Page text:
When they’re my patients I now ask for a faxing of the patient’s MAR from the nursing home with the removed information included, because it is, you know, part of the medical record, and may well be useful in the diagnosis and treatment of the patient. A patient often sent in with “AMS” (altered mental status) as the one-line explanation for the transfer, and the patient is on several (usually more than a dozen) medications, at least a third of which could cause an altered mental status. It would, in that case, be nice to know if they got their regular, let alone their PRN (as needed) sedative(s), as well as all their other medications.
The kicker is, since I cannot determine when their medications were administered (because the times were cut off of the copies sent to the ED), a lot of very useful information is now denied to me, the ED physician, and then most likely to the admitting team, since none of us can say who got what medication, and cannot account for their altered mental status. (I’m using AMS as the example here, but there are other complaints that could be medication related).
This intentional removal has happened often enough ( from different nursing homes and at different ED’s) that it’s clearly part of an organized effort on the part of Nursing Homes. I’m at a loss to think of a single innocent reason why this practice would have started. When I’ve called personally to have the information faxed (for patient care, the reason they sent the patient to the ED) the Nursing Home nurses routinely say that “It’s policy”, and then sometimes send the information, and sometimes they don’t.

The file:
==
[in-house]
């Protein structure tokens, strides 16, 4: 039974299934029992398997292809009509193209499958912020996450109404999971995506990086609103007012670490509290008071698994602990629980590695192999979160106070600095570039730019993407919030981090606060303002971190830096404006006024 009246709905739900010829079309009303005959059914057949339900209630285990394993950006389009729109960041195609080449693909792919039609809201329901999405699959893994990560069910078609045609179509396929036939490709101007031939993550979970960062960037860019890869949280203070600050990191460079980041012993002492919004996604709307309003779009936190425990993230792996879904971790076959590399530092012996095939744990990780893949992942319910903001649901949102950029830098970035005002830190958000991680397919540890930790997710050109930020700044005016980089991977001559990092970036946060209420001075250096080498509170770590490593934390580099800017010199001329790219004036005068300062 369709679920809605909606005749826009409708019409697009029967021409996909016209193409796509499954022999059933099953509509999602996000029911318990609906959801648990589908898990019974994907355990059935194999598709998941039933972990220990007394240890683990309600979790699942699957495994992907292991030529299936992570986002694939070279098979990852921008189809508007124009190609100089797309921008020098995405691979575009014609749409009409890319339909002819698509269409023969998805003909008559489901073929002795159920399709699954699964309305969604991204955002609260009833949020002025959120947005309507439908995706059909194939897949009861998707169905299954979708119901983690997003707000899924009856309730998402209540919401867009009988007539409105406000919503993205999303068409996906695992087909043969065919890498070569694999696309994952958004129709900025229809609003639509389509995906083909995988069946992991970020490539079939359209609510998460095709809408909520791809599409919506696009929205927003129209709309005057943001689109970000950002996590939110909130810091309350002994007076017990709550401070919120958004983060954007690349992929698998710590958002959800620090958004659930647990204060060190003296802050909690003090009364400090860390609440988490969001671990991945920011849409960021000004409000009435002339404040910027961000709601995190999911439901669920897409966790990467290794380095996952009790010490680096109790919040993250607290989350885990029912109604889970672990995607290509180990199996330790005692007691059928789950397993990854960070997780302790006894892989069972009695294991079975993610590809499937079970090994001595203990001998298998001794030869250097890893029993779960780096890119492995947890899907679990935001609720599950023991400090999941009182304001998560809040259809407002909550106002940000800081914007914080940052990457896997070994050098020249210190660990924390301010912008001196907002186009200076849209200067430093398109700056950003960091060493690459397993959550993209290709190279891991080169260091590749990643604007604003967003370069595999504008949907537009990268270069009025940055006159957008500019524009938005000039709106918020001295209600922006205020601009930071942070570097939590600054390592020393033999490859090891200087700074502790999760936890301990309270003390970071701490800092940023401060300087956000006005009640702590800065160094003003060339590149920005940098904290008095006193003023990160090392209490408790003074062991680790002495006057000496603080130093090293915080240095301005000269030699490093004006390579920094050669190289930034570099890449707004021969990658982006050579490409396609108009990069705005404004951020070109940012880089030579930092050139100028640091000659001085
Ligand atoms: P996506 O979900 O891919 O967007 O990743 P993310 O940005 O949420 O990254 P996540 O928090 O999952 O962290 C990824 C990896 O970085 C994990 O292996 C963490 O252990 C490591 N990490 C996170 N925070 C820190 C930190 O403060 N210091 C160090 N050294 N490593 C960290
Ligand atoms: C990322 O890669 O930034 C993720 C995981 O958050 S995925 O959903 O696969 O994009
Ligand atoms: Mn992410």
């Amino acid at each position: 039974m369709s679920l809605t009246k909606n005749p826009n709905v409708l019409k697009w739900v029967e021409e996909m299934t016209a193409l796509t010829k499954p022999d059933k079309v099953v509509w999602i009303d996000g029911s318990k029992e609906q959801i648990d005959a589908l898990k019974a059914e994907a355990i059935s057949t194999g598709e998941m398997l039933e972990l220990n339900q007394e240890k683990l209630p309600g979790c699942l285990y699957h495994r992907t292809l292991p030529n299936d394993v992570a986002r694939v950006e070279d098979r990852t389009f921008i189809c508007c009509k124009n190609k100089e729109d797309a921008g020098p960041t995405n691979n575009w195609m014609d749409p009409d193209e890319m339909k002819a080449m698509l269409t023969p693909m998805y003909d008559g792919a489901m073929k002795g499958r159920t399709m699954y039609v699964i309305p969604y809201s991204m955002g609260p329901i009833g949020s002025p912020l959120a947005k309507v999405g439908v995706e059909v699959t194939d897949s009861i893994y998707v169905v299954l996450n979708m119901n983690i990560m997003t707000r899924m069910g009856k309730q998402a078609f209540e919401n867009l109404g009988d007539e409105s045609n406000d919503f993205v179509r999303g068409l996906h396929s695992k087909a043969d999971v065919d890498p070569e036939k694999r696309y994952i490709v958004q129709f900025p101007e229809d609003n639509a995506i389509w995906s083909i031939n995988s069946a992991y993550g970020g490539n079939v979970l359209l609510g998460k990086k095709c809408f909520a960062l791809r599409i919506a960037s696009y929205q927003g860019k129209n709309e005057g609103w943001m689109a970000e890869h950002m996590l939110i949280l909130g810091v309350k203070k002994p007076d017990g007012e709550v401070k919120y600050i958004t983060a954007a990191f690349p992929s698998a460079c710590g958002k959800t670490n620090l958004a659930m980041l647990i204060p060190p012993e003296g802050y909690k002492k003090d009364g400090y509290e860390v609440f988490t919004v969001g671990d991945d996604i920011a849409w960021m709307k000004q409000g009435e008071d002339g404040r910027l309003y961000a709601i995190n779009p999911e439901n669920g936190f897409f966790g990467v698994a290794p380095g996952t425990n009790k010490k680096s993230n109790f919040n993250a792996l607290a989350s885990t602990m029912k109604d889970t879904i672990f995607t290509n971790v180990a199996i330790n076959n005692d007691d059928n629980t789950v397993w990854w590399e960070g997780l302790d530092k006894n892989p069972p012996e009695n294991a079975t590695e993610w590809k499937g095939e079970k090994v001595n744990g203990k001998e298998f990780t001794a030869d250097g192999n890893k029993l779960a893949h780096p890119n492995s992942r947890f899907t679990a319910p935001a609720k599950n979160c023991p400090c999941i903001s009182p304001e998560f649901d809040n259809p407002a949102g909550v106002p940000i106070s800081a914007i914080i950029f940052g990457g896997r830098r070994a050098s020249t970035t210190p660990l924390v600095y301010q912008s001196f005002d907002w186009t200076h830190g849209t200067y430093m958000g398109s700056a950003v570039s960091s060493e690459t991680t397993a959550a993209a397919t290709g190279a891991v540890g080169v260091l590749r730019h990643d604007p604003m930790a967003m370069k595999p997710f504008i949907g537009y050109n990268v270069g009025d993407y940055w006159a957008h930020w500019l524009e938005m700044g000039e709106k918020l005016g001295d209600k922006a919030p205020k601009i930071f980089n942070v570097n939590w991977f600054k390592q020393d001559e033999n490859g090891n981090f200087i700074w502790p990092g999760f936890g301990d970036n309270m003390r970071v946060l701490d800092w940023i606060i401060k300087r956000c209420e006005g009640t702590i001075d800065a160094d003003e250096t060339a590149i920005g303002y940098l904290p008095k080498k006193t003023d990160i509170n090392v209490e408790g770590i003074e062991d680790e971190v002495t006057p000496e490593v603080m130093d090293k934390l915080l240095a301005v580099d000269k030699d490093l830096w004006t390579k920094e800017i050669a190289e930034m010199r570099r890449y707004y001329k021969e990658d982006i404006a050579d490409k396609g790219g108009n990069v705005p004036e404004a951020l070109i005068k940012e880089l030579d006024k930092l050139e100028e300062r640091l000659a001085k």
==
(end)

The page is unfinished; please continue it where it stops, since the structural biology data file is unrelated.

This is outrageous. A chronically ill patient is sent to a higher level of care for an acute problem, and without a complete information base; but not just that, information crucial to the care of the patient that’s being intentionally withheld.
It is a situation that makes me, frankly, nuts. When did intentionally withholding critical patient care information become acceptable? Seriously, have these people not learned from history? The coverup is always, always worse than the crime, and is looked upon less favorably and punished more severely that any original offense. You could ask Nixon, but he’s dead.
Send me all the info you have, and our patient will live or die based on their problem(s); withhold information I need, and it’s on you, Nursing Home nurses.
(Nursing homes that engage in this awful practice, beware: I now document ‘Patient sent to ED with MAR with times removed’ on my charts, and you’re kidding yourselves if you think this kind of obfuscation will get you out of a medicolegal jam. Were I a plaintiff’s attorney (and I’m not) I’d be at least somewhat interested in what was withheld, by whom, and why. Still seem like a good practice?).